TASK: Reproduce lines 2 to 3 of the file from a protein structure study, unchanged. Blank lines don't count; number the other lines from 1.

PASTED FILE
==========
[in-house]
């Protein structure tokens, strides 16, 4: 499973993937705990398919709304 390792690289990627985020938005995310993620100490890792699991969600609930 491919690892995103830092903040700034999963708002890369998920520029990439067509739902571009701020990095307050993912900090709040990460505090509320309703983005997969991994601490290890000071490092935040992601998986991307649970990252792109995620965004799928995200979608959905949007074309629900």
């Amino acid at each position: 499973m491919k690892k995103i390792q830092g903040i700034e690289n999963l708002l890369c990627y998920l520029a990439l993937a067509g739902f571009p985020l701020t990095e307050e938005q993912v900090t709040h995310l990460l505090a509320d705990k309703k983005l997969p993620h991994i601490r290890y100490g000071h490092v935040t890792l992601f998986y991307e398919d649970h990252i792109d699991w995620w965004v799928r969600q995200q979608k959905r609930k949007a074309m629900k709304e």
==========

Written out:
């Protein structure tokens, strides 16, 4: 499973993937705990398919709304 390792690289990627985020938005995310993620100490890792699991969600609930 491919690892995103830092903040700034999963708002890369998920520029990439067509739902571009701020990095307050993912900090709040990460505090509320309703983005997969991994601490290890000071490092935040992601998986991307649970990252792109995620965004799928995200979608959905949007074309629900």
């Amino acid at each position: 499973m491919k690892k995103i390792q830092g903040i700034e690289n999963l708002l890369c990627y998920l520029a990439l993937a067509g739902f571009p985020l701020t990095e307050e938005q993912v900090t709040h995310l990460l505090a509320d705990k309703k983005l997969p993620h991994i601490r290890y100490g000071h490092v935040t890792l992601f998986y991307e398919d649970h990252i792109d699991w995620w965004v799928r969600q995200q979608k959905r609930k949007a074309m629900k709304e």